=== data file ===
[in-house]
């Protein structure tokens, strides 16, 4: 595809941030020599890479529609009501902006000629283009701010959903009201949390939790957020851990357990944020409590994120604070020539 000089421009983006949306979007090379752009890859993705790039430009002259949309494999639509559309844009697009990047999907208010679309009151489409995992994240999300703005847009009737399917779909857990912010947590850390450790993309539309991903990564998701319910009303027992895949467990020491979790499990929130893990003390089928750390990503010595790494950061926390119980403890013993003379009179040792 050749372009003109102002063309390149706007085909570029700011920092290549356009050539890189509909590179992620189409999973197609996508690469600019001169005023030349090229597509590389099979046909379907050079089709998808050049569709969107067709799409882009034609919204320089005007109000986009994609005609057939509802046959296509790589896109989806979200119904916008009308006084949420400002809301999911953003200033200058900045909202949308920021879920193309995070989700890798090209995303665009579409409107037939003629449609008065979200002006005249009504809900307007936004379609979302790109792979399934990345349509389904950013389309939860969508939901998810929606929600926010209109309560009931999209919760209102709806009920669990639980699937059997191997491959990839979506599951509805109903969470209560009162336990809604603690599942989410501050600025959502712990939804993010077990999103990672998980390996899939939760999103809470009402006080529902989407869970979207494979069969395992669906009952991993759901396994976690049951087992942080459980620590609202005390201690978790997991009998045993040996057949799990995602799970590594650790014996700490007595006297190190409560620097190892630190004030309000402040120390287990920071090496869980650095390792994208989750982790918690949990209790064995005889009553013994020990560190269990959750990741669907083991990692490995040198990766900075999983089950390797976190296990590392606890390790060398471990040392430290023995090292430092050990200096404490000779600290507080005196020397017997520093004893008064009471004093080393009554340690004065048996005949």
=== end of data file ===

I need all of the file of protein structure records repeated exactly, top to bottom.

[in-house]
């Protein structure tokens, strides 16, 4: 595809941030020599890479529609009501902006000629283009701010959903009201949390939790957020851990357990944020409590994120604070020539 000089421009983006949306979007090379752009890859993705790039430009002259949309494999639509559309844009697009990047999907208010679309009151489409995992994240999300703005847009009737399917779909857990912010947590850390450790993309539309991903990564998701319910009303027992895949467990020491979790499990929130893990003390089928750390990503010595790494950061926390119980403890013993003379009179040792 050749372009003109102002063309390149706007085909570029700011920092290549356009050539890189509909590179992620189409999973197609996508690469600019001169005023030349090229597509590389099979046909379907050079089709998808050049569709969107067709799409882009034609919204320089005007109000986009994609005609057939509802046959296509790589896109989806979200119904916008009308006084949420400002809301999911953003200033200058900045909202949308920021879920193309995070989700890798090209995303665009579409409107037939003629449609008065979200002006005249009504809900307007936004379609979302790109792979399934990345349509389904950013389309939860969508939901998810929606929600926010209109309560009931999209919760209102709806009920669990639980699937059997191997491959990839979506599951509805109903969470209560009162336990809604603690599942989410501050600025959502712990939804993010077990999103990672998980390996899939939760999103809470009402006080529902989407869970979207494979069969395992669906009952991993759901396994976690049951087992942080459980620590609202005390201690978790997991009998045993040996057949799990995602799970590594650790014996700490007595006297190190409560620097190892630190004030309000402040120390287990920071090496869980650095390792994208989750982790918690949990209790064995005889009553013994020990560190269990959750990741669907083991990692490995040198990766900075999983089950390797976190296990590392606890390790060398471990040392430290023995090292430092050990200096404490000779600290507080005196020397017997520093004893008064009471004093080393009554340690004065048996005949």